War of the Rebellion: Serial 114 Page 0565 THE MARYLAND ARRESTS.

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[Appended to the foregoing.]

His Excellency ABRAHAM LINCON,

President of the United States:

I have been in Baltimore since Tuesday evening last and co-operated with Mayon G. W. Brown in his untiring efforts to allay and prevent the excitement and suppress the fearful outbreak as indicated above and I fully concur in all that is said by him in the above communication.

Very respectfully, your obedient servant,


Governor of Maryland.


Annapolis, April 20, 1861.

Honorable S. CAMERON.

SIR: Since I saw you in Washington last I have been in Baltimore City laboring in conjunction with the mayour of that city to preserve peace and order but I regret to say with little success. Up to yesterday there appeared promise but the outbreak came; the turbulent passions of the riotous element prevailed; fear for safety became readlity; what they had endeavored to conceal but what was known to us was no longer concealed but made manifest; the rebelious element* had the control of things. * * * They took possession of the armories, have the arms and ammunition, and I therefore think it prudent to decline (for the present) responding affirmatively to the requisition made by President Lincoln for four regiments of infantry.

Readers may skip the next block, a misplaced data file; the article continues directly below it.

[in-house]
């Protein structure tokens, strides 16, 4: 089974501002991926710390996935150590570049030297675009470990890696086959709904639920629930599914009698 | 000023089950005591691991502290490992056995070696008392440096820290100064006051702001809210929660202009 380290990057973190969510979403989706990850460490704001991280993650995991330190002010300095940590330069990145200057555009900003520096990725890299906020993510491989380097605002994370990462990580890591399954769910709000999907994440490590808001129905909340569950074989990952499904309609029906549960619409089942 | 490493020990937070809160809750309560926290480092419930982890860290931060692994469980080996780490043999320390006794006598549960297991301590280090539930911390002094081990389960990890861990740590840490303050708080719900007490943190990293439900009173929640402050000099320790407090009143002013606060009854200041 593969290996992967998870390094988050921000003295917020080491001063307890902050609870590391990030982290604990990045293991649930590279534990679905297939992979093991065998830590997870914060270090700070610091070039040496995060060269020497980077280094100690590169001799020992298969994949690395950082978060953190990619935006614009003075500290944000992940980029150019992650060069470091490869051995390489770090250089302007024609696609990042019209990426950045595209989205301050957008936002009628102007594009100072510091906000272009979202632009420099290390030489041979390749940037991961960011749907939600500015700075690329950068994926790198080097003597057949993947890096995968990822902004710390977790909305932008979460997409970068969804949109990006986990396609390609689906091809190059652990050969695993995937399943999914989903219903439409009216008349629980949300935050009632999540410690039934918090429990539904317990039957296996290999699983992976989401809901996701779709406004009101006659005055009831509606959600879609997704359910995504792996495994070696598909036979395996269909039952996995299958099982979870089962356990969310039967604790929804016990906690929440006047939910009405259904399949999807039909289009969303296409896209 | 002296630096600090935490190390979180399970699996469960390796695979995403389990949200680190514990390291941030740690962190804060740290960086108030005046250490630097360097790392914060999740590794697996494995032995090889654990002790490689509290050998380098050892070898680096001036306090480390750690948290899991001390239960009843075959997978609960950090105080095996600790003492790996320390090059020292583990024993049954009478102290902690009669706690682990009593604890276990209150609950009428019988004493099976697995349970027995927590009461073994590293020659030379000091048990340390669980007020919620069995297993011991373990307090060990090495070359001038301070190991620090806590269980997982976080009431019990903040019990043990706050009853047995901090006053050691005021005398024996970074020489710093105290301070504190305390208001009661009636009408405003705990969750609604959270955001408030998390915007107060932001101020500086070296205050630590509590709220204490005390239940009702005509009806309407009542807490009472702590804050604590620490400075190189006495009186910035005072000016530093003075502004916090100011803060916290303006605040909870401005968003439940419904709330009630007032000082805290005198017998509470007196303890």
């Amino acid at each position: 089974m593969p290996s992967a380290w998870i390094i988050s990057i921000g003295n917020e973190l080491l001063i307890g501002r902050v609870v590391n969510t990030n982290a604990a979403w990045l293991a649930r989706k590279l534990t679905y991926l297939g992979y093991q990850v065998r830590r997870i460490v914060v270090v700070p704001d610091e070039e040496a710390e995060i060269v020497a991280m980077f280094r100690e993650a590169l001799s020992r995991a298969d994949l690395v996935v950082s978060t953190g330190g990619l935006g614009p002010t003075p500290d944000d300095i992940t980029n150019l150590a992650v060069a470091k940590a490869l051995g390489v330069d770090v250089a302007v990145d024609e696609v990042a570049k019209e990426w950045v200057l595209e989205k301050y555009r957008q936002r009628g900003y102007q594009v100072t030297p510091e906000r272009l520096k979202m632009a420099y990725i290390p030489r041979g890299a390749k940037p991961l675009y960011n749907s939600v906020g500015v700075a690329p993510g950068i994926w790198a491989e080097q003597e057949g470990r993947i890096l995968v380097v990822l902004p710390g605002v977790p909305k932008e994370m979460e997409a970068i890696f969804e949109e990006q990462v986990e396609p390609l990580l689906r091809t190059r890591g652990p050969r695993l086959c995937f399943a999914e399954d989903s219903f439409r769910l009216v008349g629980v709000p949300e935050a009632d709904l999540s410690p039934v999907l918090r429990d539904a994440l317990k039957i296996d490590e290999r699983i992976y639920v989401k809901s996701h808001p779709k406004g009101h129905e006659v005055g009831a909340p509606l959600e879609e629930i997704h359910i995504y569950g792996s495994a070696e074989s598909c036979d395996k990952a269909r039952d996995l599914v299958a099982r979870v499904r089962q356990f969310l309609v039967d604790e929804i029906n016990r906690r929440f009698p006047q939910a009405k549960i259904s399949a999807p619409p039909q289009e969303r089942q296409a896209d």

With great repsect, I am, your obedient servant,


WASHINGTON, April 20, 1861.

Governor HICKS:

I desire to consult with you and the mayor of Baltimore relative to preserving the peace of Maryland. Please come immediately by special train which you can take at Baltimore; or if necessary one can be sent from hence. Answer forthwith.


BALTIMORE, Saturday, April 20, 1861-10 o'clock.

[General SCOTT.]

MY DEAR GENERAL: There has been no arrival from the North. Some one or more bridges have been destroyed; where it is not known; telegraph interrupted. Warford has sent by hroses along the road to find where the trouble it. * * * Depend upon it a vigorous and efficient plan of action must be decided on and carried out or we will have to give up the capital.

The communication with the South is perfect both by railroad and telegraph and we must have the same or we are gone. No arrivals


*For reports of the attack of the mob on the U. S. troops passing through Baltimore April 19, 1861, here alluded to by Governor Hicks, see Seires I, Vol. II, pp. 7-21.